References:
Alexander, E. (2012). Proof of heaven: A neurosurgeon's journey into the afterlife. New York: Simon and Schuster.

Beauregard, M. (2012). Brain wars: The scientific battle over the existence of the mind and the proof that will change the way we live our lives. New York: HarperOne.
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Bread Sara Miles Take This Essay

Words: 896 Length: 3 Pages Document Type: Essay Paper #: 83479489

Many may call this pragmatism, and by following in the path of Christ, even unknowingly, is to embrace pragmatism is one's life. Sara Miles spent her time among the poorest people on the planet, similar to Christ's instruction that performing acts of kindness to the "least of these my brothers, you did it to me." (Matt. 25:40)

So when she finally decided to enter a Episcopal church and celebrate the Holy Eucharist, it would seem a natural extension of her life experiences. Food had always been an underlying, but important part of her, and there she was sharing the body and blood of Christ. She had always been involved in social justice, albeit in a secular way, and had not embraced the Christian Liberation Theology that was popular at the same time. This could have been caused by her acquired distrust of theological dogmas. However, it seems that the sharing of food was the connection she needed to recognize the Christian ideology that was already in her heart.

For the first few years, Sara Miles allowed herself to become entangled in the theological and ideological discussions and arguments surround the teachings of Jesus. But when she decided to open the food pantry and not engage in theological arguments, but simply feed the poor, that she finally understood the role that God had chosen for her. And not unsurprisingly, Sara Miles finally received baptism, "the Sunday after the pantry opened." (p. 121) It was through the act of feeding the poor that Sara Miles accepted Christ into her heart, not through the complicated theological studies or discussions.

By finding a simple connection to Christ, Sara Miles can now embark on her exploration of the theological consequences of her actions. By attempting to understand the theology first, she failed to understand that the underlying basis for her conversion was the food connection. When she returned to that ideal, when she opened the food pantry in order to feed the poor, that is when she finally came to realize the basis of her faith; performing good deeds. It was the action of feeding the poor that gave Sara Miles the purpose she was searching…… [Read More]

Bibliography:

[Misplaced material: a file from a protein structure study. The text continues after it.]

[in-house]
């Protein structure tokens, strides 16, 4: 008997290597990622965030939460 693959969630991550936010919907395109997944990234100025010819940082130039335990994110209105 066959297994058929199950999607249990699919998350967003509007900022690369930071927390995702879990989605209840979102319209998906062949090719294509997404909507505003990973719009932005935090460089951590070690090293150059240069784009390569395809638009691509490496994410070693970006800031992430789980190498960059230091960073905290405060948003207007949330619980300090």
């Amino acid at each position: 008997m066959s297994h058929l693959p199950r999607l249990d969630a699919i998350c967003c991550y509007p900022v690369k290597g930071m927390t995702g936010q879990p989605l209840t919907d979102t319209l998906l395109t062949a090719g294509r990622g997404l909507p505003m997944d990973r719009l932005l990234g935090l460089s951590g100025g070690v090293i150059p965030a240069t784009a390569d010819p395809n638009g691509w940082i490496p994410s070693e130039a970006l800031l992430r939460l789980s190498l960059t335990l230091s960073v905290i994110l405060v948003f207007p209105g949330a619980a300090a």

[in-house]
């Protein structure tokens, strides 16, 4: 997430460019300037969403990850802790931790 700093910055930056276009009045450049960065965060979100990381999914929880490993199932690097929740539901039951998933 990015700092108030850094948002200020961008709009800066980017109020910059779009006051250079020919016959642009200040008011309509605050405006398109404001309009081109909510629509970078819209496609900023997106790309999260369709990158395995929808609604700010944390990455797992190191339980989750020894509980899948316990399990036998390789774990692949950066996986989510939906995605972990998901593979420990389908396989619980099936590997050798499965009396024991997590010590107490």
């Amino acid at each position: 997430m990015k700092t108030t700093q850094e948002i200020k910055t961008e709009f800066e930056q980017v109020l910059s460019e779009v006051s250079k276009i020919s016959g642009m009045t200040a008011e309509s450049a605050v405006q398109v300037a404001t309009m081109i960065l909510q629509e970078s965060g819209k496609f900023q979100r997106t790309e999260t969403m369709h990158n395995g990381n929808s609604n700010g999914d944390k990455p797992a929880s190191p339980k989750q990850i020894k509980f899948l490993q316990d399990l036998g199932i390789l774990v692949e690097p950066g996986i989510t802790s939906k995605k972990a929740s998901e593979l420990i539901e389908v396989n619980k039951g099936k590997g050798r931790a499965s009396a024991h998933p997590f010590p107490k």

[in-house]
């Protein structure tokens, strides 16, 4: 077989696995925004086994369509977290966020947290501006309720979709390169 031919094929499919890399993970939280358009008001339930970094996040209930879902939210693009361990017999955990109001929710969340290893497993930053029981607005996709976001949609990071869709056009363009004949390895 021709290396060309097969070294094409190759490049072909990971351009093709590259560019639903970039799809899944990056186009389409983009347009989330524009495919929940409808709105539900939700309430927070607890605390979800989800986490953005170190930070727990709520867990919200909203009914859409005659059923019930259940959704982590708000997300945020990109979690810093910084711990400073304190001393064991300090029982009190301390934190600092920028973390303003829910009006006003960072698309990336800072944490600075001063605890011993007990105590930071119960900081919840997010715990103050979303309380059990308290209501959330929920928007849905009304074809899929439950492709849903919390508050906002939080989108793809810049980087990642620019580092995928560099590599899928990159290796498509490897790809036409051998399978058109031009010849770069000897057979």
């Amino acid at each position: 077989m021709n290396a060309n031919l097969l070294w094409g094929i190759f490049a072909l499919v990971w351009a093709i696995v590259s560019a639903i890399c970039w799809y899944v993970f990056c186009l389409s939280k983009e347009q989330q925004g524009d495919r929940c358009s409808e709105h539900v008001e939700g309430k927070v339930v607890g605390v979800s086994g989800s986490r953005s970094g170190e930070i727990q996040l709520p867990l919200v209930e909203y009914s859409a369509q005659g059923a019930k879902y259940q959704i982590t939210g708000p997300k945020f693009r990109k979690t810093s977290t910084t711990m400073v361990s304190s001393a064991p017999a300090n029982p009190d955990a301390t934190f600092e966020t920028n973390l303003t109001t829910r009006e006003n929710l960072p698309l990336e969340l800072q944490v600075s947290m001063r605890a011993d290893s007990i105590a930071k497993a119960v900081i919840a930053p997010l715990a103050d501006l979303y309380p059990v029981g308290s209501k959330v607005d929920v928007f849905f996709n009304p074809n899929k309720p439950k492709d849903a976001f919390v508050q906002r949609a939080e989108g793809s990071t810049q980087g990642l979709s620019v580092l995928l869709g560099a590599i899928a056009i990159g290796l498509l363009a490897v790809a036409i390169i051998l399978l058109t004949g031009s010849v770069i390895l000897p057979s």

Good News Bible: The Bible in Today's English Version. New York: American Bible

Society, 1976. Print.
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Religions Throughout the World It Essay

Words: 643 Length: 2 Pages Document Type: Essay Paper #: 51100556

"

In the "Bhagavad Gita, a greatly revered philosophical poem depicting the dialogue between God as Krishna and a devotee, it says: 'All creatures great and small- I am equal to all; I hate none, nor have I any favorites.' This rules out the claim of anyone to be the privileged or 'chosen' agent of God, and thus makes exclusivism impossible in Hinduism (Mugilan)."

One of the largest differences between "Hinduism and other revealed religions is that Hinduism recognizes no prophet as intermediary with exclusive claim over truth. One is not required to acknowledge an intermediary as a prophet or as a chosen agent of God. In a revealed religion, one who denies the authority of this intermediary is called a non-believer, even if one believes in God (Mugilan)."

The Hindus can not conceive "any accommodation of a belief system that denies one's freedom of choice and conscience. Therefore, even an atheist is welcomed in Hinduism. A Hindu is free to question any or all of the scriptures and one does not cease to be a Hindu if he denies the authority of the scripture (Mugilan)."

Hindus look upon scripture as merely a guide, while other religions revere their scriptures as a "book of spiritual and moral authority (Mugilan)." Any Hindu who "believes in the existence of God can follow his or her own path. To follow one's own chosen path calls for a guide and a discerning intellect, thus the scriptures and others are this guide (Mugilan)."

Conclusion

Hinduism has been practiced for thousands of years. By exploring Hinduism and its philosophies, one can gain a better understanding of it and choose whether or not to follow the religion.

Works… [Read More]

References:
Mugilan, Kalai. "Spiritual freedom: The essence of Hinduism." University Wire. (1998): 26 May.

Unknown. "Hinduism." The Columbia Encyclopedia, Sixth Edition. (2004): 22 April.